# Potential Bug in GaussianHMM - Ambiguous cause, but clear example

Hey guys - apologies for all the posts, but I am again running into some strange behavior with the GaussianHMM. I noticed some odd results that i was seeing, and ran this simulation - a simple 2-d random walk GaussianHMM:

``````import numpy as np
import matplotlib.pyplot as plt
import torch
import pyro
import pyro.distributions as dist
from torch.distributions import constraints
from pyro import poutine

pyro.set_rng_seed(1)

obs = torch.eye(2)
init_dist = dist.Normal(torch.zeros(2),1.).to_event(1)
transition = torch.eye(2)
transition_dist = dist.Normal(torch.zeros(2),1).to_event(1)
obs_dist = dist.Normal(torch.zeros(2),.01).to_event(1)

distt = dist.GaussianHMM(init_dist, transition, transition_dist, obs, obs_dist, duration=1000000)

sample = distt.rsample().detach()
x =sample[:,0]
y=sample[:,1]
t = np.linspace(1, 1000000, 1000000)
plt.figure(figsize=(10, 6))
plt.plot(t, y, label='y(t)')
plt.plot(t, x, label='X(t)')
plt.xlabel('Time')
plt.ylabel('Value')
plt.legend()
plt.grid(True)
plt.show()
``````

Again, this is a simple 2-d random walk (shown as y and X in the image). After running 1 million steps, I got the following graph, which is clearly not a random walk, but rather looks stationary (see image below). This makes me think there is a bug in the distribution.

The bug appears to be related to numerical precision. In this particular example, the sampling is fine for around 1000 steps or less. However, once you get to 10,000 steps and beyond, it is clear there are numerical issues.

One can see this by observing the covariance matrix:

In the method `sequential_gaussian_filter_sample`, we have the following code:

``````   gaussian = trans
while gaussian.batch_shape[-1] > 1:
time = gaussian.batch_shape[-1]
even_time = time // 2 * 2
even_part = gaussian[..., :even_time]
x_y = even_part.reshape(shape + (even_time // 2, 2))
x, y = x_y[..., 0], x_y[..., 1]
joint = (x + y).event_permute(perm)
tape.append(joint)
contracted = joint.marginalize(left=state_dim)
if time > even_time:
contracted = Gaussian.cat((contracted, gaussian[..., -1:]), dim=-1)
gaussian = contracted
gaussian = gaussian[..., 0] + init.event_pad(right=state_dim)

``````

one can put a breakpoint and observe the covariance matrix of `gaussian`, which contains the precision (and hence covariance matrix) between the initial distribution and the final data point.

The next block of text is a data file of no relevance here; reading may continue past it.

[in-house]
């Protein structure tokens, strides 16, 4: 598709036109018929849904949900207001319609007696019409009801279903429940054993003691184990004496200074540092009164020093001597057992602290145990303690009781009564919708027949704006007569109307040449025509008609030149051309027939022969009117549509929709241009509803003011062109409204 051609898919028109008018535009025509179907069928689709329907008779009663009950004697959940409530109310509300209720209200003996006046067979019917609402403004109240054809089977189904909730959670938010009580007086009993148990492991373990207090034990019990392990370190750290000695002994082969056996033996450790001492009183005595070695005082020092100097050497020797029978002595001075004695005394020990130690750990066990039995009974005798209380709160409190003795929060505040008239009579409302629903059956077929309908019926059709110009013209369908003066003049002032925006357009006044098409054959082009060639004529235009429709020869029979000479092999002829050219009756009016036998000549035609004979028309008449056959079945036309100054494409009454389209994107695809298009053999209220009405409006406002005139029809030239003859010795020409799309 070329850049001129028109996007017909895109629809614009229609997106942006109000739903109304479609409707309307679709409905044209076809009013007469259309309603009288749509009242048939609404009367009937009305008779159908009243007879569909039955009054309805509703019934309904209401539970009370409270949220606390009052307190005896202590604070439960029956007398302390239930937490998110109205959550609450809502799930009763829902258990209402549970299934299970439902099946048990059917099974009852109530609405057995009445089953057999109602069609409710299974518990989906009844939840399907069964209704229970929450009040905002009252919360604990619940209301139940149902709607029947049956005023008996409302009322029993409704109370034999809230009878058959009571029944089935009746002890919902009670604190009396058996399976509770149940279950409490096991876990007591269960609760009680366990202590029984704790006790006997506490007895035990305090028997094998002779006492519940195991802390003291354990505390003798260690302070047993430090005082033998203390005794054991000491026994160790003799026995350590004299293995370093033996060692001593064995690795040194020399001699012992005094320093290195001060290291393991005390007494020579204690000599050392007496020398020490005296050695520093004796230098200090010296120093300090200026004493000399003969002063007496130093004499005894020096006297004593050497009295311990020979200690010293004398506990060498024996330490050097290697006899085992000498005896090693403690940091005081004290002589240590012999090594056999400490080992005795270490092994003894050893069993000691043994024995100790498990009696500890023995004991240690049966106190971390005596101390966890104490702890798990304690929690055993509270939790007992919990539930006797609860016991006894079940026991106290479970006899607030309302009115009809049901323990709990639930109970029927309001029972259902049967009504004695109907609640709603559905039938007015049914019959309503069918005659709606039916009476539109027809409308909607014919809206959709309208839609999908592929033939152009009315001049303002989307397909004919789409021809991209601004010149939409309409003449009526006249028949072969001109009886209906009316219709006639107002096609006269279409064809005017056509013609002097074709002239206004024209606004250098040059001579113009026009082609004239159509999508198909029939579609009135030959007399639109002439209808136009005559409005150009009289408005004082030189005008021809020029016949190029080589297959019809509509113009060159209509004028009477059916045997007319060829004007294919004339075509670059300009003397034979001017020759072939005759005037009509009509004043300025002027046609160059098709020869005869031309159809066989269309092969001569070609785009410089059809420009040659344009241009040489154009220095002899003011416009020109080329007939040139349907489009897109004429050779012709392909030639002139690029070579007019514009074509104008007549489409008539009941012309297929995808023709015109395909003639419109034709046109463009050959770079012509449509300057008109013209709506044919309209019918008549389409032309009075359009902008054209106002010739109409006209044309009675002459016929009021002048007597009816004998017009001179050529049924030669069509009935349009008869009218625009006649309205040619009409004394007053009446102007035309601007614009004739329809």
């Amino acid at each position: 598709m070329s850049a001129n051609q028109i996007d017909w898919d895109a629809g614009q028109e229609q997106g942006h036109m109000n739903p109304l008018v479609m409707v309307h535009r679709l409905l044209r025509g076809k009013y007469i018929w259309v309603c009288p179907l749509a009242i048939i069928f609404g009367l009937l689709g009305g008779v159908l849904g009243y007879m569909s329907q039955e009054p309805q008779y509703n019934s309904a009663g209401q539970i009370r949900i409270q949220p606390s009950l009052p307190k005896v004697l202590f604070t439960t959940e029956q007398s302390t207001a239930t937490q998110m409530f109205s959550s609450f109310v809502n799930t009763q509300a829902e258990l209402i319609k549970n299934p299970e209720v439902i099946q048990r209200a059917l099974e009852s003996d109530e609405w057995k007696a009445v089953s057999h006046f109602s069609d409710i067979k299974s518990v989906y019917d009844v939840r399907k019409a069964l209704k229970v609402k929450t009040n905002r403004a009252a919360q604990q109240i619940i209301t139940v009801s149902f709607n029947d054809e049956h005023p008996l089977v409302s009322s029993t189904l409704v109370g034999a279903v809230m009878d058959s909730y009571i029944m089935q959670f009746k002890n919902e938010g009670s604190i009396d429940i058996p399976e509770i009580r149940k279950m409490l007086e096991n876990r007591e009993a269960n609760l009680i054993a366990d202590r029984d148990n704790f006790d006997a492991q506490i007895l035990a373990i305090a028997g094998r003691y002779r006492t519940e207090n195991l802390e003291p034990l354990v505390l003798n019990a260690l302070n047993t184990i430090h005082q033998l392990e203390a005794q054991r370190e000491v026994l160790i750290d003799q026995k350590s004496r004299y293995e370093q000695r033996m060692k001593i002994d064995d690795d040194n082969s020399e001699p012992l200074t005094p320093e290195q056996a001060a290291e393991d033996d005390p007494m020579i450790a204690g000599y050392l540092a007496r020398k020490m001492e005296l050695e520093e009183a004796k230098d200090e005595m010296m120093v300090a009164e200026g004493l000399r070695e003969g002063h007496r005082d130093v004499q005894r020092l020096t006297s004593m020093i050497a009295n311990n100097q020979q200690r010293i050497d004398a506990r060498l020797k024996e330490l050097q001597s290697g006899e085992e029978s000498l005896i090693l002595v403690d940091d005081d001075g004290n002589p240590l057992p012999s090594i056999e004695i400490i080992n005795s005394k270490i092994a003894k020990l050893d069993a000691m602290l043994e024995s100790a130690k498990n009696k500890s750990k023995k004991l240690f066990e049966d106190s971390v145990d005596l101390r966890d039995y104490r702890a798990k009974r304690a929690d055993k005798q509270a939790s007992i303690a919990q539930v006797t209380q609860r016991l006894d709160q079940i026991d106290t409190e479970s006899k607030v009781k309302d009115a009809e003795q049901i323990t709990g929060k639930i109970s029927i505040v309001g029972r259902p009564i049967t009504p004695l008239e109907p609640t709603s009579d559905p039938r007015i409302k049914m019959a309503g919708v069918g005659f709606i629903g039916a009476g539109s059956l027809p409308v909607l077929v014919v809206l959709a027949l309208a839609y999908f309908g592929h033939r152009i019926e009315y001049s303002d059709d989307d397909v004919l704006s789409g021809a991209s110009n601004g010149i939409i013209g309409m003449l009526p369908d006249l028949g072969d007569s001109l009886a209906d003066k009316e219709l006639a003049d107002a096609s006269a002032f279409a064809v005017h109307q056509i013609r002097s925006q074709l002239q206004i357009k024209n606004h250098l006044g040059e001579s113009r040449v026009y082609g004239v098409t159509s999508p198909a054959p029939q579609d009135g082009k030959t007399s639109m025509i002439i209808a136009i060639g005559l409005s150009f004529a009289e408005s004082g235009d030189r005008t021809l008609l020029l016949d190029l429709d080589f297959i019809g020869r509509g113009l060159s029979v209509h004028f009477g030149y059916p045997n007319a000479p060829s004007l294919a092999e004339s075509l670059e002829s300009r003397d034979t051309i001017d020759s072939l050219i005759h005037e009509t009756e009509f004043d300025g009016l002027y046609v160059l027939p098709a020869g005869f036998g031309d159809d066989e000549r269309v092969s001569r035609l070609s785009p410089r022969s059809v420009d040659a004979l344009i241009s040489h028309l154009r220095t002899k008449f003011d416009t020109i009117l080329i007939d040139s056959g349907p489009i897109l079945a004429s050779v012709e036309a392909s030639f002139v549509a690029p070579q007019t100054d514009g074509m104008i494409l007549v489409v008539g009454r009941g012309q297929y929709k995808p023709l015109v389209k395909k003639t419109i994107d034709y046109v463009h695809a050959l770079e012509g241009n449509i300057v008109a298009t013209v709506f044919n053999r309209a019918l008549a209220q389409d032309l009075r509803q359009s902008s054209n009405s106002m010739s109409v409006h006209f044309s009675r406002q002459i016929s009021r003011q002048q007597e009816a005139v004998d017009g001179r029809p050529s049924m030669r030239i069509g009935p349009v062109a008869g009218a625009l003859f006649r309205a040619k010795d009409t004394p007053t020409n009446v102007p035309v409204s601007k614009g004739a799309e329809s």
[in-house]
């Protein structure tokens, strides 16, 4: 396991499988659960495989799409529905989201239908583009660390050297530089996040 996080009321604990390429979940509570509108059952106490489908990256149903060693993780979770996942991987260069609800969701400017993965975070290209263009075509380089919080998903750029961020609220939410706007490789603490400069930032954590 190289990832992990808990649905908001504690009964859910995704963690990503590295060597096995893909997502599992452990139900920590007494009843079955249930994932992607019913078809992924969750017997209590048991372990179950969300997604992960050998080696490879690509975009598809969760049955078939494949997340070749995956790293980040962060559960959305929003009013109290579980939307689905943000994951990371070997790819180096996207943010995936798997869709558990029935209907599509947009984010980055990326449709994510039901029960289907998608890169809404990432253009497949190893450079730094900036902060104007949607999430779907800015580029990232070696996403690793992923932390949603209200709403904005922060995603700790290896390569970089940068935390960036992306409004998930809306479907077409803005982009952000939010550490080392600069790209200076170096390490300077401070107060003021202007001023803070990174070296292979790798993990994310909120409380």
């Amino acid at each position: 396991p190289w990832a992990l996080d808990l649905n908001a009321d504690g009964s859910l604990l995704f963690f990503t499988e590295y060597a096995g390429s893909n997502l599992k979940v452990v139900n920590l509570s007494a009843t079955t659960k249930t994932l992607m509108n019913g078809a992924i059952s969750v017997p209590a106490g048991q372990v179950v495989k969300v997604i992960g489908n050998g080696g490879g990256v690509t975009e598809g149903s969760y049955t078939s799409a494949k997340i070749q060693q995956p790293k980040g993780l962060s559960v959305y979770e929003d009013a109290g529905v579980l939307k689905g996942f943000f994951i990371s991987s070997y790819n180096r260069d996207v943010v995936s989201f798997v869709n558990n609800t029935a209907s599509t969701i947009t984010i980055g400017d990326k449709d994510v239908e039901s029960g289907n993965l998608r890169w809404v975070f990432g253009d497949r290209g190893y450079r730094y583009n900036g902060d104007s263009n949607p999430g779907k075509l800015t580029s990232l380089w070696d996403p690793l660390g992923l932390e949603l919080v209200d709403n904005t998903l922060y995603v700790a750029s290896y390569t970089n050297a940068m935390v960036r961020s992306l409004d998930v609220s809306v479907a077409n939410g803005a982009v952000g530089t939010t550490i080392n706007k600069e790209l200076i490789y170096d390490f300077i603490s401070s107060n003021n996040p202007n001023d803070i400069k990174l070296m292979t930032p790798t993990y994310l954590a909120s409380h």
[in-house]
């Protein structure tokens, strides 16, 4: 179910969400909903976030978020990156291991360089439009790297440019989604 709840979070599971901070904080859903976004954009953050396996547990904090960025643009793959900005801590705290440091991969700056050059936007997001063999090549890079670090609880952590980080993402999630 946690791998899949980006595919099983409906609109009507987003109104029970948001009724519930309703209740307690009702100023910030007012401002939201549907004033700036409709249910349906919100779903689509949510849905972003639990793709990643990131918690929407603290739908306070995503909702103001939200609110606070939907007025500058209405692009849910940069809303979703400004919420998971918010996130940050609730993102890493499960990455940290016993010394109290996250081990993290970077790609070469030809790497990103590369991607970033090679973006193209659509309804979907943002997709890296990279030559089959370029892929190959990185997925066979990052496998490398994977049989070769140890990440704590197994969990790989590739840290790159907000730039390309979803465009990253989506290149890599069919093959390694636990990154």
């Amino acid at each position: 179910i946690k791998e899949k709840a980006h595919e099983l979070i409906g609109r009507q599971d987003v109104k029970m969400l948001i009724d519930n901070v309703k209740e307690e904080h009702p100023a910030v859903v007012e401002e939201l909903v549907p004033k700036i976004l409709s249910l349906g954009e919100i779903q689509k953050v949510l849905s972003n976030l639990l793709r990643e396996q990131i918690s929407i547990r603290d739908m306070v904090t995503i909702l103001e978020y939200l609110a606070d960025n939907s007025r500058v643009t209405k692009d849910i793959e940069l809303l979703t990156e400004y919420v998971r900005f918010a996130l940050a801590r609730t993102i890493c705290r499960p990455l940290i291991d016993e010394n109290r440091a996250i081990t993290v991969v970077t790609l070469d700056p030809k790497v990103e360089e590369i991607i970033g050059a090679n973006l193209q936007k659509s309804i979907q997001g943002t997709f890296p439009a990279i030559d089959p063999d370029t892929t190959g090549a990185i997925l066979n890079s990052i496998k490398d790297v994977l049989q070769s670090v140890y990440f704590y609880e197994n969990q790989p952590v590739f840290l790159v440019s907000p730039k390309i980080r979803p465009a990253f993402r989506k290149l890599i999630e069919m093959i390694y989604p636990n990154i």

In this particular example, the variance of the Nth sample point should be N+1, so for 10,000 steps, it should be 10,001. However, when setting the sample size to 10,000, the variance is between 5000 and 6000. This is clearly a bug (due to numerical issues, since performance is fine for smaller sample sizes).

Eventually, for larger sample sizes, the variance stops increasing - it hits an asymptotic max value of a variance of less than 10,000. Again, this is likely due to numerical issues.

doesn’t look like you’re using double precision?

@martinjankowiak Correct. I just noticed this myself. Switching to torch.float64 does appear to fix the issue. This was unexpected. I wasn’t expecting performance to deteriorate so quickly with float32.

generally speaking i’d recommend using double precision for all non-trivial linear algebra unless you’re not willing to pay the additional compute cost

@martinjankowiak it turns out that, even with torch.float64, the gaussianHMM will fail if the model is locally linear (which I am interested in). Here is an example that shows this is the case (the local-linear factor, the second state dimension, has transition variance very small to mimic local linear behavior). If you run the code with N=100, you’ll see everything looks fine. However, if you increase N to 10,000, the numerical precision again becomes an issue and you no longer get reasonable results (the samples are all stationary, which is incorrect. the sample should be a local-linear random walk):

``````import numpy as np
import matplotlib.pyplot as plt
import torch
import pyro
import pyro.distributions as dist
from torch.distributions import constraints
from pyro import poutine

pyro.set_rng_seed(1)
torch.set_default_dtype(torch.float64)
dim = 2
N = 10000
dt = 0.2

obs = torch.eye(dim)
init_dist = dist.Normal(torch.zeros(dim),1.).to_event(1)
transition = torch.tensor([[1.,0.],[dt,1.]]).transpose(0,1)
transition_dist = dist.Normal(torch.zeros(dim),torch.tensor([1.,.000001])).to_event(1)
obs_dist = dist.Normal(torch.zeros(dim),.01).to_event(1)

distt = dist.GaussianHMM(init_dist, transition, transition_dist, obs, obs_dist, duration=N)

sample = distt.rsample().detach()
#x =sample[:,0]
y=sample[:,1]
t = np.linspace(1, N, N)
plt.figure(figsize=(10, 6))
plt.plot(t, y, label='y(t)')
#plt.plot(t, x, label='X(t)')
plt.xlabel('Time')
plt.ylabel('Value')
plt.legend()
plt.grid(True)
plt.show()
``````

don’t really understand what you’re trying to accomplish and it’s a long time since i looked at the relevant math but when i implemented GP-like models using `GaussianHMM` the stationary kernels never had vanishing variance anywhere

@martinjankowiak thanks for sharing, and looking at! I’ll see if I can work with a higher variance. the use case would be smooth local-linear models, common in financial and economic applications.